Your Rights When Arrested for a Weapons Crime in NJ
Arrested for a Weapon in New Jersey, What are my Rights?
Do you own a firearm? What if you are arrested with a loaded gun in your car? New Jersey has tough gun laws, and you should know what to expect if are arrested for possession of an illegal weapon, or illegal possession of a weapon. Here’s what you should know. If you would like to speak with an attorney with extensive knowledgeable about New Jersey weapons crimes and defense, contact our firm today at (201) 614-2474 for an absolutely free consultation. One of our experienced NJ weapons lawyers is available anytime to provide personalized guidance based on the specifics of your case.
What happens when you are arrested with a gun or other weapon in NJ?
If you are arrested for possession of an illegal weapon or illegally possessing a weapon, you should know what happens. If you are in police custody, meaning you are detained by the police (not just a traffic stop), you must be read your Miranda Rights before being questioned by the police. These rights include the right to refuse to answer questions and remain silent or to stop answering questions if you started answering, the right to advanced notice that what you say may be used against you in a court of law, and the right to an attorney, whether you can afford one or not.
What if I’m Stopped by Police with a Weapon in my Possession in NJ?
If you are stopped and there is probable cause for a weapons search (a reasonable suspicion based on evidence or the totality of facts and circumstances perceived by the officer, not just a guess), you may be frisked, meaning pat-down searched. If you are arrested, your vehicle may be searched and/or seized for illegal weapons, stolen goods, or other evidence of a crime. Additionally, your personal items will be confiscated and inventoried with you. You may be asked questions and you may be searched more thoroughly for any other weapons.
Booking and Bail for a Weapons Crime in NJ
After arrest, you are likely to be booked, fingerprinted, photographed, and questioned about your personal identity. You may be required to have your identity verified in a line-up or by a handwriting sample. The police may not detain you for an unreasonably long time before booking you, reasonable being within 24 hours. Otherwise, your attorney may file a writ of habeas corpus to get you in front of a judge to determine if you are being lawfully detained.
Initially upon arrest, pretrial services will conduct what is called a Public Safety Assessment (PSA), using your criminal history, the nature of the current alleged offense, and other factors to determine the likelihood that you will fail to appear in court or commit another crime. There is presumption against release in cases involving certain crimes, including murder and a multitude of charges for guns and weapons.
If the prosecutor files a motion for detention, the judge will also decide whether to release you, set conditions for bail, or keep you in jail. Before this decision, the prosecutor and your defense attorney will present evidence and arguments either in favor or against you being detained in jail until the resolution of your case. It is critical to an experienced criminal defense lawyer representing you at your detention hearing, as New Jersey abolished its monetary bail system and if a judge decides that no conditions or set of conditions can be imposed to prevent you from re-offending, presenting a danger to the public, or failing to appear in court, you may be held in jail throughout the legal process that follows.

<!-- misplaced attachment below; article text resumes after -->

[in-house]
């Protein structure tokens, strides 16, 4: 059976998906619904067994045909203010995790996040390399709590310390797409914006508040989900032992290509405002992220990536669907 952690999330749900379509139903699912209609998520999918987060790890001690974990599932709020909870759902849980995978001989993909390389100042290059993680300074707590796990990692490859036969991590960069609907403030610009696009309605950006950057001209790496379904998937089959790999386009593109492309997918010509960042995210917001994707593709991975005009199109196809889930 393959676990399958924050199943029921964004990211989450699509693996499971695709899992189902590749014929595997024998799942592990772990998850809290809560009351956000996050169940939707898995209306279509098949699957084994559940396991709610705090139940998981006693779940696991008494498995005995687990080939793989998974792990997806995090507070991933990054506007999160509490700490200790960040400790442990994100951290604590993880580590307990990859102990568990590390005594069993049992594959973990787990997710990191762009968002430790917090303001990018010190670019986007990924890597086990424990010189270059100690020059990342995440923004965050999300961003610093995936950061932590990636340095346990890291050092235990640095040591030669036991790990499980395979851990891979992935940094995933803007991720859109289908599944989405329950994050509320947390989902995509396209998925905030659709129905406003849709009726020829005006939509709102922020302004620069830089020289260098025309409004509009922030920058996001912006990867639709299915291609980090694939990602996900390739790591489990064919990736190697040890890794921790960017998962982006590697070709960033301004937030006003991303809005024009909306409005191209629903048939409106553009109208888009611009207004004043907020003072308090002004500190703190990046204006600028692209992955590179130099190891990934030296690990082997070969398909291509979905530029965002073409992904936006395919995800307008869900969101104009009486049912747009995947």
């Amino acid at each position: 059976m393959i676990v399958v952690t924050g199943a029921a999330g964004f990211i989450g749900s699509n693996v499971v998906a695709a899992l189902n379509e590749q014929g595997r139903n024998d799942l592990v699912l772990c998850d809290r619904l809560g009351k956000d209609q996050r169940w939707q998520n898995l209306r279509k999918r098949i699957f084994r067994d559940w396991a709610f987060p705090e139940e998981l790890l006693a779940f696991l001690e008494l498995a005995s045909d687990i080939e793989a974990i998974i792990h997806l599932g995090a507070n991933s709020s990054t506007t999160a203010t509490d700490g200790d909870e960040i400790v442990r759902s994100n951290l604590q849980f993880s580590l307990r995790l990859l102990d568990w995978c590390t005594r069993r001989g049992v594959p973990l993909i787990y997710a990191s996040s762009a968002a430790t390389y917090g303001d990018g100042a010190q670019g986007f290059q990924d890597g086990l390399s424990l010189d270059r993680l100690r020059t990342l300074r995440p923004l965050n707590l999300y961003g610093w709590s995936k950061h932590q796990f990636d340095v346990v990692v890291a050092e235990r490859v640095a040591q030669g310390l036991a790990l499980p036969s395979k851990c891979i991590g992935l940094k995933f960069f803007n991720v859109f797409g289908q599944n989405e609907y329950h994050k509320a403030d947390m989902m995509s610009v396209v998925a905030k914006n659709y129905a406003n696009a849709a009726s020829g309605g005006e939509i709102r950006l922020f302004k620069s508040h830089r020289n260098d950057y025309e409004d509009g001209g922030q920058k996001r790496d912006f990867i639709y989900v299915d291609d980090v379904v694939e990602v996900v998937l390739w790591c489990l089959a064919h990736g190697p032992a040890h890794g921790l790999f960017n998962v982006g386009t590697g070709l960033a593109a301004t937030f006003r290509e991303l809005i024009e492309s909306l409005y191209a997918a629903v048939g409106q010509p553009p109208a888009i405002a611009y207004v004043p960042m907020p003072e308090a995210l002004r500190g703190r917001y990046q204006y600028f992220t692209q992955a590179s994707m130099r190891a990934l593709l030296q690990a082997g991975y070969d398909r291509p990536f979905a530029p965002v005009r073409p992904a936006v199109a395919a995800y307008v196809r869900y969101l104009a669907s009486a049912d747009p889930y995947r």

Filing of Weapons Charges Against You in New Jersey
Your case goes to the prosecution to determine which charges will be formally pursued against you—either by indictment by a grand jury for a serious felony or through the U.S. Attorney’s office if you have been charged with a federal crime. Since you have a right to a speedy trial, charges must be filed within 48 to 72 hours, according to the New Jersey Superior Court. Typically, weapons crimes are handled in the New Jersey Superior Court, Criminal Division, in the specific county where the alleged offense took place. In cases involving felony weapons charges, a grand jury determines if there is sufficient evidence to proceed with the case before it moves forward to pre-trial hearings and ultimately, the trial phase.
Once charges are filed, a hearing called an arraignment is set, at which time the charges are read and you will need to decide whether to plead guilty or guilty not. If pleading not guilty, the pre-trial conference date is set, when your attorney has the opportunity to discuss the case and a potential resolution with the prosecutor.
It is not uncommon for the defendants’ attorneys to negotiate plea bargains with the prosecuting attorney for a lesser sentence in exchange for a guilty plea to avoid the necessity of going to trial. If no plea agreement is reached and you do not obtain admission into a diversionary program known as Pre-Trial Intervention, which is rare but not impossible, the case will go to trial. At trial, a jury will determine guilt or innocence, after which you will either be sentenced, if found guilty, or released.
What to do When Arrested with a Weapon in NJ? Defend Your Rights!
Since New Jersey’s gun laws are strict, carrying serious penalties, you should know your rights and responsibilities if you are accused of violating the laws. Consulting with a knowledgeable weapons defense attorney who can help you navigate the legal system is a must in this precarious position. For more information and to begin constructing your best defense strategy moving forward, contact a skilled NJ weapons lawyer at our firm today. You can reach us 24/7 at (201) 614-2474 for immediate answers and assistance. You can also set up an appointment at one of our local offices in Morris County, Bergen County, Monmouth County, Middlesex County, or Essex County.